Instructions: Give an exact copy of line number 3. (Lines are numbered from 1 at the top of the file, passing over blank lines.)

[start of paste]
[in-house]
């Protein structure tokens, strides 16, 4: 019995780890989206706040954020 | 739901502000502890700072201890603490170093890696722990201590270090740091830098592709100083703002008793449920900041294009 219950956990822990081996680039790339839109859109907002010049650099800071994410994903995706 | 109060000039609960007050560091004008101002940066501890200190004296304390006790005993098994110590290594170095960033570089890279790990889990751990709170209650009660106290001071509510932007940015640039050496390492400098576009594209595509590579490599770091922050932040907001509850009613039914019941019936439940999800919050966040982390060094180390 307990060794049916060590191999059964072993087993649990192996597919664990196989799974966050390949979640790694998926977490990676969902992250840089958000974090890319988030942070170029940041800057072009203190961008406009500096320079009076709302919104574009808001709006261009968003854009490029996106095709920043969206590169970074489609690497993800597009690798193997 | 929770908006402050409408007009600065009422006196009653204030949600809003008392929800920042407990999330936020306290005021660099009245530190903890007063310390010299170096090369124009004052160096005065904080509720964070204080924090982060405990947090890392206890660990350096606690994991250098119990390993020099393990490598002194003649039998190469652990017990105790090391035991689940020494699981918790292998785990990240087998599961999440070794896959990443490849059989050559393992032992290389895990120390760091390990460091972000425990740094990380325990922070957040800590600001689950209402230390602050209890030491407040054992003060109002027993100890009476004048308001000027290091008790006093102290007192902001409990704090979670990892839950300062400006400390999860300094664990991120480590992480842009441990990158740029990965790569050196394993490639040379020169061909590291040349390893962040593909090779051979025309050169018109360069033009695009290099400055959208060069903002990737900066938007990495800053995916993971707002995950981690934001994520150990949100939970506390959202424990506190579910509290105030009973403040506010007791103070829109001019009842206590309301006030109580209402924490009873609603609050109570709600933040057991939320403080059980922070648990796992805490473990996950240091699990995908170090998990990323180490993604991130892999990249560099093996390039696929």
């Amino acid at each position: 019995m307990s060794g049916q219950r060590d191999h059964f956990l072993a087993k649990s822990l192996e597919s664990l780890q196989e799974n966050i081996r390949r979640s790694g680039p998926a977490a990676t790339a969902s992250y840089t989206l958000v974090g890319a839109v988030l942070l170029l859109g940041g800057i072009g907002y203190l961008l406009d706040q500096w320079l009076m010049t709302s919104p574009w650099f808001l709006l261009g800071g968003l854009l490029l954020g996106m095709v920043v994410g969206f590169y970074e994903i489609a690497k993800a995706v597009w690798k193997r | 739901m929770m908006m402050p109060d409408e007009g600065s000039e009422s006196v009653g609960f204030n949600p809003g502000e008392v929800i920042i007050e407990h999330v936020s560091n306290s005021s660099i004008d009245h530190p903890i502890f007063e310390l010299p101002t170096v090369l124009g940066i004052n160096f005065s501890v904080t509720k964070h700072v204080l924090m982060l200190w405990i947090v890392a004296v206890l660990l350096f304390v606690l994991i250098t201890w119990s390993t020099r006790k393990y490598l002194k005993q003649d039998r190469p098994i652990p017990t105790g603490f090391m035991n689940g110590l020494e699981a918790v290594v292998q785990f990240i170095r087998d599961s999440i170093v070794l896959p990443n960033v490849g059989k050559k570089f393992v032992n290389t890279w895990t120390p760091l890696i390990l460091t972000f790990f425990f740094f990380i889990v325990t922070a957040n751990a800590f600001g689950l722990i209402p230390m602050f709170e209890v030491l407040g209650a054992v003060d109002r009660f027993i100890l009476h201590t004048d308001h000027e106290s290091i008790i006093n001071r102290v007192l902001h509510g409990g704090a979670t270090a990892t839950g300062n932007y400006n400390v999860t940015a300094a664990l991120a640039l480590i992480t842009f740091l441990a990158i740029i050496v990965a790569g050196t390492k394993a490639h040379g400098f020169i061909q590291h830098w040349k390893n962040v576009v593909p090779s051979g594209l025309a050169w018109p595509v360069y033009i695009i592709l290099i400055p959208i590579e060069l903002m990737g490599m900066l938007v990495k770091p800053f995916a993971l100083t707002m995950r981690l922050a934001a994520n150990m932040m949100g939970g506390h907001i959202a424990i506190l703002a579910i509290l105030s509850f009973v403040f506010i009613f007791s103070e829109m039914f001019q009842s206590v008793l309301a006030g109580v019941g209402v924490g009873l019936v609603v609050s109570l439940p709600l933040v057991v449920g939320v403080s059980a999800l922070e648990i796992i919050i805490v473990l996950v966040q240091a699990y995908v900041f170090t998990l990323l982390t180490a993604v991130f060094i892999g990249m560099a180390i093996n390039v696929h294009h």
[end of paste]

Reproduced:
């Amino acid at each position: 019995m307990s060794g049916q219950r060590d191999h059964f956990l072993a087993k649990s822990l192996e597919s664990l780890q196989e799974n966050i081996r390949r979640s790694g680039p998926a977490a990676t790339a969902s992250y840089t989206l958000v974090g890319a839109v988030l942070l170029l859109g940041g800057i072009g907002y203190l961008l406009d706040q500096w320079l009076m010049t709302s919104p574009w650099f808001l709006l261009g800071g968003l854009l490029l954020g996106m095709v920043v994410g969206f590169y970074e994903i489609a690497k993800a995706v597009w690798k193997r | 739901m929770m908006m402050p109060d409408e007009g600065s000039e009422s006196v009653g609960f204030n949600p809003g502000e008392v929800i920042i007050e407990h999330v936020s560091n306290s005021s660099i004008d009245h530190p903890i502890f007063e310390l010299p101002t170096v090369l124009g940066i004052n160096f005065s501890v904080t509720k964070h700072v204080l924090m982060l200190w405990i947090v890392a004296v206890l660990l350096f304390v606690l994991i250098t201890w119990s390993t020099r006790k393990y490598l002194k005993q003649d039998r190469p098994i652990p017990t105790g603490f090391m035991n689940g110590l020494e699981a918790v290594v292998q785990f990240i170095r087998d599961s999440i170093v070794l896959p990443n960033v490849g059989k050559k570089f393992v032992n290389t890279w895990t120390p760091l890696i390990l460091t972000f790990f425990f740094f990380i889990v325990t922070a957040n751990a800590f600001g689950l722990i209402p230390m602050f709170e209890v030491l407040g209650a054992v003060d109002r009660f027993i100890l009476h201590t004048d308001h000027e106290s290091i008790i006093n001071r102290v007192l902001h509510g409990g704090a979670t270090a990892t839950g300062n932007y400006n400390v999860t940015a300094a664990l991120a640039l480590i992480t842009f740091l441990a990158i740029i050496v990965a790569g050196t390492k394993a490639h040379g400098f020169i061909q590291h830098w040349k390893n962040v576009v593909p090779s051979g594209l025309a050169w018109p595509v360069y033009i695009i592709l290099i400055p959208i590579e060069l903002m990737g490599m900066l938007v990495k770091p800053f995916a993971l100083t707002m995950r981690l922050a934001a994520n150990m932040m949100g939970g506390h907001i959202a424990i506190l703002a579910i509290l105030s509850f009973v403040f506010i009613f007791s103070e829109m039914f001019q009842s206590v008793l309301a006030g109580v019941g209402v924490g009873l019936v609603v609050s109570l439940p709600l933040v057991v449920g939320v403080s059980a999800l922070e648990i796992i919050i805490v473990l996950v966040q240091a699990y995908v900041f170090t998990l990323l982390t180490a993604v991130f060094i892999g990249m560099a180390i093996n390039v696929h294009h």